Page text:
If the facts reported are true Rachel Croft should be the subject of disciplinary action. Disgraceful behaviour in trying to force a grieving relative to close a complaint.
If the facts reported are true Rachel Croft should be the subject of disciplinary action. Disgraceful behaviour in trying to force a grieving relative to close a complaint. Red_Rock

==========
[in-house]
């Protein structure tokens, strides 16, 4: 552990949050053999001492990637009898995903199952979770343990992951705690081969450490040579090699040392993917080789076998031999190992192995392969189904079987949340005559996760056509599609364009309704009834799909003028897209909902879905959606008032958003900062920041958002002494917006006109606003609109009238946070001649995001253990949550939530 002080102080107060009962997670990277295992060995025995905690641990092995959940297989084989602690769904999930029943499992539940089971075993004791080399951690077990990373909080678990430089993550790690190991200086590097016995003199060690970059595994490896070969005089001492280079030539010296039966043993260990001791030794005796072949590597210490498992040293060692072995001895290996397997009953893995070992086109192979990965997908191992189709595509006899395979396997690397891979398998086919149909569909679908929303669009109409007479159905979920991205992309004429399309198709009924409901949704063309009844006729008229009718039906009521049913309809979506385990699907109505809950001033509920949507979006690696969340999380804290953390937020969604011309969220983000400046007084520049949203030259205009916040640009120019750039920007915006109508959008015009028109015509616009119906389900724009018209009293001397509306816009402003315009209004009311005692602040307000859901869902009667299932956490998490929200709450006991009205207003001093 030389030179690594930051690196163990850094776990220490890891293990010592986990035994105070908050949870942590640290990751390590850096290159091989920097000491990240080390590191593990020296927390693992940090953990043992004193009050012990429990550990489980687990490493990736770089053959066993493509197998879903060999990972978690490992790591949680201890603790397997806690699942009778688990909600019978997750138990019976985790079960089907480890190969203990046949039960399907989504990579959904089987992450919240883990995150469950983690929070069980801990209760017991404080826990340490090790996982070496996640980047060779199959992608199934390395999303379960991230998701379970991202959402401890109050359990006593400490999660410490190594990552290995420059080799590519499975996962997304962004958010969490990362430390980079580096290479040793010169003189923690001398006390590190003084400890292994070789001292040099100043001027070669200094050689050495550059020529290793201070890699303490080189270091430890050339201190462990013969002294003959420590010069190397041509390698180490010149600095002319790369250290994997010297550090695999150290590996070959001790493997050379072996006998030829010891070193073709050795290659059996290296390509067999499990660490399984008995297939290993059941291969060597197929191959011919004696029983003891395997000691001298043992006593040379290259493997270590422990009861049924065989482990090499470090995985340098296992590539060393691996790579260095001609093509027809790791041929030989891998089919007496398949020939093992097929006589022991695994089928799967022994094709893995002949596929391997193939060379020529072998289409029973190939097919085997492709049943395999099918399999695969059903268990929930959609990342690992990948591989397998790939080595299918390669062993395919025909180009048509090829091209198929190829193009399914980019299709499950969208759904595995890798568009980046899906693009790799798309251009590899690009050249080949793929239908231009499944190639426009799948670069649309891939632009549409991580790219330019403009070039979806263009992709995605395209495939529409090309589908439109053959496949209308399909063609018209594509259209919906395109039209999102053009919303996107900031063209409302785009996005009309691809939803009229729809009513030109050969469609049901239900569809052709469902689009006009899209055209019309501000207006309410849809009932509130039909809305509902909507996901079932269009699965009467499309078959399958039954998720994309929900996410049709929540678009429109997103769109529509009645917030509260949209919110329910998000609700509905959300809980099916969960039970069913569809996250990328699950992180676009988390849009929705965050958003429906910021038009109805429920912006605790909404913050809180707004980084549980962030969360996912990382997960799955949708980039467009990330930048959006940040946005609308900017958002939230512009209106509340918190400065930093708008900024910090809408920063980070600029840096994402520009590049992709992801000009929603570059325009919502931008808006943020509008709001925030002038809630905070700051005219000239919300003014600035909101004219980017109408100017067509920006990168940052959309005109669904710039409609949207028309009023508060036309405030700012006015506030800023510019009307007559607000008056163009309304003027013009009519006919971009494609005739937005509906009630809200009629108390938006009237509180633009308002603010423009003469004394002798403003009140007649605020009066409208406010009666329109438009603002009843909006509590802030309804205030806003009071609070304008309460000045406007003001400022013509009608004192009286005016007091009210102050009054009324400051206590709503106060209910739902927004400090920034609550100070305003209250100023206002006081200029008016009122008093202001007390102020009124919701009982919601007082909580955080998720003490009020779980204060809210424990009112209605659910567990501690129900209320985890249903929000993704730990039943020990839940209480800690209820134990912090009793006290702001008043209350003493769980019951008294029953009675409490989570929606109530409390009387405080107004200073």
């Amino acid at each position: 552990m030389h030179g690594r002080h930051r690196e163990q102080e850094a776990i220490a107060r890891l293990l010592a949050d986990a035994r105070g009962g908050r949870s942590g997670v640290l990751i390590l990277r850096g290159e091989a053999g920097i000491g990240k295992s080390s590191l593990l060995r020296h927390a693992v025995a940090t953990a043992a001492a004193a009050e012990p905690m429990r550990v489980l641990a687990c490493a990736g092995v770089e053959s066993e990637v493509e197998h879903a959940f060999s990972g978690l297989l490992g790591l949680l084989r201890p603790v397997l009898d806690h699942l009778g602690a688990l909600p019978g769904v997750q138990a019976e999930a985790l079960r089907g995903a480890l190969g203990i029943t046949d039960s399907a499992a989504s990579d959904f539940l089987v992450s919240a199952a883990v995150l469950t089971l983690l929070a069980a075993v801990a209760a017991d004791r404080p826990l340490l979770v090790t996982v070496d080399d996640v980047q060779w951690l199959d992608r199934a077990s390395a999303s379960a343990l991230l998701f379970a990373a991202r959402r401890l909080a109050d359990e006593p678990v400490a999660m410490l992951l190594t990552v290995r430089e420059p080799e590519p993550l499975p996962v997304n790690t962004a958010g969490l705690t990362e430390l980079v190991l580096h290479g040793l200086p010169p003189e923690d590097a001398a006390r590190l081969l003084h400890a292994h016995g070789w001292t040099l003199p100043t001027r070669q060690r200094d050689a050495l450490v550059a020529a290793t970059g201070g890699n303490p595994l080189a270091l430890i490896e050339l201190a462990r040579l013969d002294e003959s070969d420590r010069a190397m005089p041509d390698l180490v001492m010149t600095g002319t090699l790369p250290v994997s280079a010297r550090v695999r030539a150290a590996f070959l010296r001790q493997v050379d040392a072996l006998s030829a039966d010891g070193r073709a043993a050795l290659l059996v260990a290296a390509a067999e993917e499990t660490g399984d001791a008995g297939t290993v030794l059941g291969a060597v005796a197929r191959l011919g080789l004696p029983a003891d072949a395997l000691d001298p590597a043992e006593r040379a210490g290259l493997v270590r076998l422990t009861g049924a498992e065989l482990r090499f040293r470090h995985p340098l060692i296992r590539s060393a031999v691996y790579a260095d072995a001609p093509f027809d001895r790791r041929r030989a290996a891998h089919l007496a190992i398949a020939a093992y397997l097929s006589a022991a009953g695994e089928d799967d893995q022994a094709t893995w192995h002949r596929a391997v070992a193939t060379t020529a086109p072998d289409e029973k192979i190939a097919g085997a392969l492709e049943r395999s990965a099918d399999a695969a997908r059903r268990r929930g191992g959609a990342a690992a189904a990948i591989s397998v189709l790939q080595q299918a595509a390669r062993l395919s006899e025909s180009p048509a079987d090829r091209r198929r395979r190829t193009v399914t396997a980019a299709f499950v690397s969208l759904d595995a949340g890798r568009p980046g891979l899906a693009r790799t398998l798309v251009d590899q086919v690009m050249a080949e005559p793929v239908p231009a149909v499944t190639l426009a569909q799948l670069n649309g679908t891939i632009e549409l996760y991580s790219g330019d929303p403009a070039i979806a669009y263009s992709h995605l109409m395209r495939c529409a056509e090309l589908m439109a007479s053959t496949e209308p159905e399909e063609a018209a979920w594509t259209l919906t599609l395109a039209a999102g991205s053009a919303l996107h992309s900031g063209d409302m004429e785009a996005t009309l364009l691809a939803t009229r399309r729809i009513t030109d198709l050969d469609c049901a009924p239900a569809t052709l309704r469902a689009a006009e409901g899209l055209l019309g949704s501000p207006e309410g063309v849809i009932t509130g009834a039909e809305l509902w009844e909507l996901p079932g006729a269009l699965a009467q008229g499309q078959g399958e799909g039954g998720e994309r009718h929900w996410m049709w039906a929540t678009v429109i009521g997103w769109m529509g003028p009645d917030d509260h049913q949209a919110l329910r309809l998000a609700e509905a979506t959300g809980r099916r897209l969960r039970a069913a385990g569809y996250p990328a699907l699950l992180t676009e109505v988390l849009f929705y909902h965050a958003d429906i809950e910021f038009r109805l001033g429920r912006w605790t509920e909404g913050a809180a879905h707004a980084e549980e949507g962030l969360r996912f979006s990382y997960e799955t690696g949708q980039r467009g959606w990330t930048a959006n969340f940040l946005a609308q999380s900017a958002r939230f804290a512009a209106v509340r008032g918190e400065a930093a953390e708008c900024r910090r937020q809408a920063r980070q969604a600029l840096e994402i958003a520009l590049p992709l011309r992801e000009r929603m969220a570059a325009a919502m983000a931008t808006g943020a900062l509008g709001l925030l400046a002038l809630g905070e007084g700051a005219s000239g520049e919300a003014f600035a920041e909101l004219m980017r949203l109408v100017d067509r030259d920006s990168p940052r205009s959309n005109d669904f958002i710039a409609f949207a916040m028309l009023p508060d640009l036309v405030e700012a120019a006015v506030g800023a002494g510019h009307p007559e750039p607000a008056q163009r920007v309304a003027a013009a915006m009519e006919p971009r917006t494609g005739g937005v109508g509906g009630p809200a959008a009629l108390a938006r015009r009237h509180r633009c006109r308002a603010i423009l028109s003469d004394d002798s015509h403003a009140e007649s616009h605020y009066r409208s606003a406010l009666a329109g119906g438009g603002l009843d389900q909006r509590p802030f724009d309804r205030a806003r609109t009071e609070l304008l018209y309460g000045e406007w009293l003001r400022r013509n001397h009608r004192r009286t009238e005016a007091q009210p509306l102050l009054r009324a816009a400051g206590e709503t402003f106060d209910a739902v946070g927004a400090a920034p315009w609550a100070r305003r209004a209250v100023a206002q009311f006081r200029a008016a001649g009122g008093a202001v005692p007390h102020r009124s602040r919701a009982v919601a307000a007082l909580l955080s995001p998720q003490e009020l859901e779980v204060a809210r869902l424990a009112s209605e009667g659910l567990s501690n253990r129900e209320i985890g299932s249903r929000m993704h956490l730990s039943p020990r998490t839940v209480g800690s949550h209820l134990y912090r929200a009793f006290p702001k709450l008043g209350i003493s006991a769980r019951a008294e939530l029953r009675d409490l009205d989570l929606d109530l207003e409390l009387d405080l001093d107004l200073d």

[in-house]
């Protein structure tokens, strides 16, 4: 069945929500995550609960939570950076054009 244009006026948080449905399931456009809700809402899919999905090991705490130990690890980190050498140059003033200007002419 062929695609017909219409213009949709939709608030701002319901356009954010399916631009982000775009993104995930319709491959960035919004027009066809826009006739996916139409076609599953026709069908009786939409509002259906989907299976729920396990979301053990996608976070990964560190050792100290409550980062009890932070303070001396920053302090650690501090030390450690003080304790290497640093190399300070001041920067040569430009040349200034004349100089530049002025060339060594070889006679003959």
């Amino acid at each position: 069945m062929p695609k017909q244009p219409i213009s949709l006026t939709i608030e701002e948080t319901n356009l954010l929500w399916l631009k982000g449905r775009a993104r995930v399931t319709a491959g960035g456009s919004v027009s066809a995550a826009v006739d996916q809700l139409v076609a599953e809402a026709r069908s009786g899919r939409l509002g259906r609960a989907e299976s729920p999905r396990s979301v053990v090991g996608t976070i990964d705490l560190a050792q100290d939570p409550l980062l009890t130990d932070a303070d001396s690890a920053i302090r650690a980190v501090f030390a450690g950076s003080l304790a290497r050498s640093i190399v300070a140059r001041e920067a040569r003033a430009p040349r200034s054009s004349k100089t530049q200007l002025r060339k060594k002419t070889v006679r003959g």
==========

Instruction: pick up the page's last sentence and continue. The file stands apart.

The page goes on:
• Score: 10

11:12pm Fri 5 Sep 14

Truthsayer2 says...